School abandonment rates were particularly pronounced in Ha Giang, where Blue Dragon identified 353 students who had left school in two districts alone (out of a total of ten districts). The majority of these students were girls. 

To respond to this concerning trend, Blue Dragon set in motion Back to School campaigns, and provided support that enabled 64% of the school-leavers to return to the classroom. In light of the success of those first campaigns and the ongoing struggles due to the pandemic, the Back to School campaigns now take place twice a year: after the Lunar New Year holiday and after the summer break, when high numbers of students dropout of school.

Blue Dragon staff travelling to a local home

As part of the Back to School campaigns, Blue Dragon staff carry supplies to the home of a girl who had left school.

Through this initiative, Blue Dragon supports teachers from schools in remote areas to visit the homes of absent students and collect information on each family’s situation. The teachers then relay the information to Blue Dragon social workers on why the children stopped attending school. With this knowledge, Blue Dragon provides solutions tailored to the specific needs of each family: covering schooling costs, books and uniforms, providing bicycles for children to travel to school, and helping families develop stable sources of income so children do not need to look for work to earn an income.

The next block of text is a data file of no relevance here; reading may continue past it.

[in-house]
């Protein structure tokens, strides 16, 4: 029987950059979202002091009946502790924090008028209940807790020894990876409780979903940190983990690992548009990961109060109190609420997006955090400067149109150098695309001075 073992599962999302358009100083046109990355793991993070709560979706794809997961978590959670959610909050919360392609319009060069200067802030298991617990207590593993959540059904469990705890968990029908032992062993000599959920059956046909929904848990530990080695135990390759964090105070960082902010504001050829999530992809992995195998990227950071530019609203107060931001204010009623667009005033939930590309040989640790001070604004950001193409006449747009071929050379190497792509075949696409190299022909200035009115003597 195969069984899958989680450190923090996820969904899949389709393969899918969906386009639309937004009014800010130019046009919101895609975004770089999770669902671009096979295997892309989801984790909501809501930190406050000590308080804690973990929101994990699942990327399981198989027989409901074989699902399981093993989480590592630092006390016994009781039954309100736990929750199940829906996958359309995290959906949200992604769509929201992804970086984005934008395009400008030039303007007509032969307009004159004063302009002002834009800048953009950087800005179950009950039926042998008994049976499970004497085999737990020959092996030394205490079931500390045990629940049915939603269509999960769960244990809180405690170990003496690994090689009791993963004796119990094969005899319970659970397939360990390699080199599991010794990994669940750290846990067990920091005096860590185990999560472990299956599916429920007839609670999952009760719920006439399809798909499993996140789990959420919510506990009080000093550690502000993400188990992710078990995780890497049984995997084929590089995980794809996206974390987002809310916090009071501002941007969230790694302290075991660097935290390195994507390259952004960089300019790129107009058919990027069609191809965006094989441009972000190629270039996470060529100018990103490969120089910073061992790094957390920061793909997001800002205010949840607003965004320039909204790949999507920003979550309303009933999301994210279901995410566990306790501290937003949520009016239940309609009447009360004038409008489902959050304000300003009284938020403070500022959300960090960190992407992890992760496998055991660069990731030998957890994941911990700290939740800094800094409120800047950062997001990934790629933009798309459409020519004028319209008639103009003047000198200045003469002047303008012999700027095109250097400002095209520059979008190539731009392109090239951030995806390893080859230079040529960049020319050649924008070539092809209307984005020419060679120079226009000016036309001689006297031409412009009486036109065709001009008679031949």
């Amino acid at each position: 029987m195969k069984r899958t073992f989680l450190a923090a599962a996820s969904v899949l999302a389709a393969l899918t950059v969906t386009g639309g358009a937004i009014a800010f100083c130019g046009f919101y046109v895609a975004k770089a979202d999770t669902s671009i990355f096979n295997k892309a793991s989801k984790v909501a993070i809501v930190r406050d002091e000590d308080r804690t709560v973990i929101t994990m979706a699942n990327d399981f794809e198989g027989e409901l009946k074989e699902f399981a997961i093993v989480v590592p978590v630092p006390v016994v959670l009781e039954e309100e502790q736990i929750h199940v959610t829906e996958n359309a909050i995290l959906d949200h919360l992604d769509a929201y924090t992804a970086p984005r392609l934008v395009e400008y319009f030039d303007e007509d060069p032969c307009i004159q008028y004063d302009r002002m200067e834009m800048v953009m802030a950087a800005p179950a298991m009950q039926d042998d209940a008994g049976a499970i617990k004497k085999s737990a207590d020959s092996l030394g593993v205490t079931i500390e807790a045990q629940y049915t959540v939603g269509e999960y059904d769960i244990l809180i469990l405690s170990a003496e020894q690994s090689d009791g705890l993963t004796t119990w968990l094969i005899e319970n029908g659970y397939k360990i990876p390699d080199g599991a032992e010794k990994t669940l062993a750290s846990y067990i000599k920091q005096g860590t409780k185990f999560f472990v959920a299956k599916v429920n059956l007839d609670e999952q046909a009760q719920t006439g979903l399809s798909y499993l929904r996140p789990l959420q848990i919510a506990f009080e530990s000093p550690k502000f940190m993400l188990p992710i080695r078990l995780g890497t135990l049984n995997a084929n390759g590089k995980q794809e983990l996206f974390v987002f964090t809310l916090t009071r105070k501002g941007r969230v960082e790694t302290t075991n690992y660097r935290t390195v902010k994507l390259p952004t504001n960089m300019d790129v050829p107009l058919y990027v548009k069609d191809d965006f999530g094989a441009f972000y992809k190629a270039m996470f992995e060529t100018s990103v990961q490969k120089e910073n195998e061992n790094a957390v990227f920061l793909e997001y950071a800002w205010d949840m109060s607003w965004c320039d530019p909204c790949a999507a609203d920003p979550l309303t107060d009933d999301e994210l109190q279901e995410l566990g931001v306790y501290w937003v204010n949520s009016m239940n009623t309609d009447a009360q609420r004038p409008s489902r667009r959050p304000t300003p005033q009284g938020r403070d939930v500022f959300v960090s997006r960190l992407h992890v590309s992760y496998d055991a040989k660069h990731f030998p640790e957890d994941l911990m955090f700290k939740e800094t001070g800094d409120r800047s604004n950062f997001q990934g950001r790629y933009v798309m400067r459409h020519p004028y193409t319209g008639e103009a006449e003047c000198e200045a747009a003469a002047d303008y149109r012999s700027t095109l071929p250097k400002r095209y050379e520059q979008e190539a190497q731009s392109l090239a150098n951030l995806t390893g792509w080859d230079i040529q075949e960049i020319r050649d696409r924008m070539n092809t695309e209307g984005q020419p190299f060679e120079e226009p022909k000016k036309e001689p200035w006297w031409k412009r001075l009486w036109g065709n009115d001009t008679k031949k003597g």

Because of the characteristics of Ha Giang province and the families Blue Dragon supports there, one of the most effective ways to help families develop a sustainable income source are Blue Dragon’s livestock banks. This scheme creates a cycle of change that benefits entire communities: a family receives farm animals to raise and earn an income, and when the animals have offspring some are given to another struggling family.

Ethnic minorities in Ha Giang live in very remote areas

Vu is a trafficking survivor who has received piglets so she can start anew without having to leave her beloved mountains.

Recovering from COVID-19

Blue Dragon foresees the number of girls requiring assistance to return to school in the next campaign will remain high. Vietnam is currently grappling with its most severe COVID-19 outbreak to date, and restrictions have been tightened. For many people from Ha Giang who live along the Chinese border and rely on crossing to the neighbouring country for informal work, this has meant losing all income, as increased surveillance has rendered those trips impossible. The situation is also dire for the hundreds of families in the area whose main breadwinner would normally migrate to work in industrial zones in other provinces. When several major factories became COVID clusters last May, many industrial parks had to be shut, leaving thousands of families across Vietnam without an income.